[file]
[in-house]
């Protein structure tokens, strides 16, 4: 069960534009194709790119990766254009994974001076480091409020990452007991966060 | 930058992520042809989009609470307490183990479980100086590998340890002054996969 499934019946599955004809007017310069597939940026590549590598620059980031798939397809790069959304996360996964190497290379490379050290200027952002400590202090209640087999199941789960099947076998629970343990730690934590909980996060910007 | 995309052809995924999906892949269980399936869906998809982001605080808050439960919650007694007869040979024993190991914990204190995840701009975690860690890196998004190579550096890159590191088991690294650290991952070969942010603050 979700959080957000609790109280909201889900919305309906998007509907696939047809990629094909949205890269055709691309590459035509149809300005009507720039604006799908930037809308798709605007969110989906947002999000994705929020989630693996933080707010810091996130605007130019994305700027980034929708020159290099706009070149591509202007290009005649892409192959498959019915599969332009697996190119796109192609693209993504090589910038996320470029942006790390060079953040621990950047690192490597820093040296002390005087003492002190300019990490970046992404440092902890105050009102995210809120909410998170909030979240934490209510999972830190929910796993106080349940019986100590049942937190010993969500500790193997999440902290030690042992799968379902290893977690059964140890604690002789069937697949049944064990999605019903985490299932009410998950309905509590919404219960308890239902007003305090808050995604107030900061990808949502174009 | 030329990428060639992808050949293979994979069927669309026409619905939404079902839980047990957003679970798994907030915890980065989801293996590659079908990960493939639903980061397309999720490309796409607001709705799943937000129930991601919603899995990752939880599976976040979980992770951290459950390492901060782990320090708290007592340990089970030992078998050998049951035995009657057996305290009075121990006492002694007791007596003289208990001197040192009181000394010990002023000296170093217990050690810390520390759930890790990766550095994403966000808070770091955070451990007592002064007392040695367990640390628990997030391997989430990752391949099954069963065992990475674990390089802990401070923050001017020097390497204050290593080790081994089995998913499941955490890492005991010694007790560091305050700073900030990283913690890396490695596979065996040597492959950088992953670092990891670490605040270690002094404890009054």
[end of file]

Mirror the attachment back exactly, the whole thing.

[in-house]
């Protein structure tokens, strides 16, 4: 069960534009194709790119990766254009994974001076480091409020990452007991966060 | 930058992520042809989009609470307490183990479980100086590998340890002054996969 499934019946599955004809007017310069597939940026590549590598620059980031798939397809790069959304996360996964190497290379490379050290200027952002400590202090209640087999199941789960099947076998629970343990730690934590909980996060910007 | 995309052809995924999906892949269980399936869906998809982001605080808050439960919650007694007869040979024993190991914990204190995840701009975690860690890196998004190579550096890159590191088991690294650290991952070969942010603050 979700959080957000609790109280909201889900919305309906998007509907696939047809990629094909949205890269055709691309590459035509149809300005009507720039604006799908930037809308798709605007969110989906947002999000994705929020989630693996933080707010810091996130605007130019994305700027980034929708020159290099706009070149591509202007290009005649892409192959498959019915599969332009697996190119796109192609693209993504090589910038996320470029942006790390060079953040621990950047690192490597820093040296002390005087003492002190300019990490970046992404440092902890105050009102995210809120909410998170909030979240934490209510999972830190929910796993106080349940019986100590049942937190010993969500500790193997999440902290030690042992799968379902290893977690059964140890604690002789069937697949049944064990999605019903985490299932009410998950309905509590919404219960308890239902007003305090808050995604107030900061990808949502174009 | 030329990428060639992808050949293979994979069927669309026409619905939404079902839980047990957003679970798994907030915890980065989801293996590659079908990960493939639903980061397309999720490309796409607001709705799943937000129930991601919603899995990752939880599976976040979980992770951290459950390492901060782990320090708290007592340990089970030992078998050998049951035995009657057996305290009075121990006492002694007791007596003289208990001197040192009181000394010990002023000296170093217990050690810390520390759930890790990766550095994403966000808070770091955070451990007592002064007392040695367990640390628990997030391997989430990752391949099954069963065992990475674990390089802990401070923050001017020097390497204050290593080790081994089995998913499941955490890492005991010694007790560091305050700073900030990283913690890396490695596979065996040597492959950088992953670092990891670490605040270690002094404890009054």